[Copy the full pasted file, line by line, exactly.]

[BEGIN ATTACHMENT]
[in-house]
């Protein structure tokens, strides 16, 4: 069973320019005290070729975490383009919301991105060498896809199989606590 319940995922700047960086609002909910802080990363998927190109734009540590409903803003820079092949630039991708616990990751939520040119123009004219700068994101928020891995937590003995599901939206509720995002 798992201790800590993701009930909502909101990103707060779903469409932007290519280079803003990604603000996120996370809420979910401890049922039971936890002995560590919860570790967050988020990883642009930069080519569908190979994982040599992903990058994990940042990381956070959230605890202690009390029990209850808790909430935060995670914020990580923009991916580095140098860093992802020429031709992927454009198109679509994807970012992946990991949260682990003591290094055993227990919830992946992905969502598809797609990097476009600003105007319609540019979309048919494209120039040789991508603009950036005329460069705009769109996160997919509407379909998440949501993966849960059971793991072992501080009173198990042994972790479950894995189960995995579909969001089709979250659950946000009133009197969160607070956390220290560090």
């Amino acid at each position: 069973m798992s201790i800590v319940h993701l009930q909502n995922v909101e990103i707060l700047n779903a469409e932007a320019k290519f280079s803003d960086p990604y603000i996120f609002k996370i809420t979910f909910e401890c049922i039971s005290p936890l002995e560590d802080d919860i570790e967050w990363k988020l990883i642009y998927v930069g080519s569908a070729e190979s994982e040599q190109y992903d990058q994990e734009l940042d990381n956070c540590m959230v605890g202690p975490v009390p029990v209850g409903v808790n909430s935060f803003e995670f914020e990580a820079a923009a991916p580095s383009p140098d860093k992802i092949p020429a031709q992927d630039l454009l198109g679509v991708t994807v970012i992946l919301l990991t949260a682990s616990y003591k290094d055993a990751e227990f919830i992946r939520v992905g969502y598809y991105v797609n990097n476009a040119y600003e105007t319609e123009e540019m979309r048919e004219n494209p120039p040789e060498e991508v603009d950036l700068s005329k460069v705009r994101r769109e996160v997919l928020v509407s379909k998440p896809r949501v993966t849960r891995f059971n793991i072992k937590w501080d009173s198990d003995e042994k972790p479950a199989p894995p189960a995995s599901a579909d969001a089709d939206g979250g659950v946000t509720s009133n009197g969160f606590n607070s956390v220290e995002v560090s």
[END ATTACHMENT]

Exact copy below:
[in-house]
């Protein structure tokens, strides 16, 4: 069973320019005290070729975490383009919301991105060498896809199989606590 319940995922700047960086609002909910802080990363998927190109734009540590409903803003820079092949630039991708616990990751939520040119123009004219700068994101928020891995937590003995599901939206509720995002 798992201790800590993701009930909502909101990103707060779903469409932007290519280079803003990604603000996120996370809420979910401890049922039971936890002995560590919860570790967050988020990883642009930069080519569908190979994982040599992903990058994990940042990381956070959230605890202690009390029990209850808790909430935060995670914020990580923009991916580095140098860093992802020429031709992927454009198109679509994807970012992946990991949260682990003591290094055993227990919830992946992905969502598809797609990097476009600003105007319609540019979309048919494209120039040789991508603009950036005329460069705009769109996160997919509407379909998440949501993966849960059971793991072992501080009173198990042994972790479950894995189960995995579909969001089709979250659950946000009133009197969160607070956390220290560090």
């Amino acid at each position: 069973m798992s201790i800590v319940h993701l009930q909502n995922v909101e990103i707060l700047n779903a469409e932007a320019k290519f280079s803003d960086p990604y603000i996120f609002k996370i809420t979910f909910e401890c049922i039971s005290p936890l002995e560590d802080d919860i570790e967050w990363k988020l990883i642009y998927v930069g080519s569908a070729e190979s994982e040599q190109y992903d990058q994990e734009l940042d990381n956070c540590m959230v605890g202690p975490v009390p029990v209850g409903v808790n909430s935060f803003e995670f914020e990580a820079a923009a991916p580095s383009p140098d860093k992802i092949p020429a031709q992927d630039l454009l198109g679509v991708t994807v970012i992946l919301l990991t949260a682990s616990y003591k290094d055993a990751e227990f919830i992946r939520v992905g969502y598809y991105v797609n990097n476009a040119y600003e105007t319609e123009e540019m979309r048919e004219n494209p120039p040789e060498e991508v603009d950036l700068s005329k460069v705009r994101r769109e996160v997919l928020v509407s379909k998440p896809r949501v993966t849960r891995f059971n793991i072992k937590w501080d009173s198990d003995e042994k972790p479950a199989p894995p189960a995995s599901a579909d969001a089709d939206g979250g659950v946000t509720s009133n009197g969160f606590n607070s956390v220290e995002v560090s």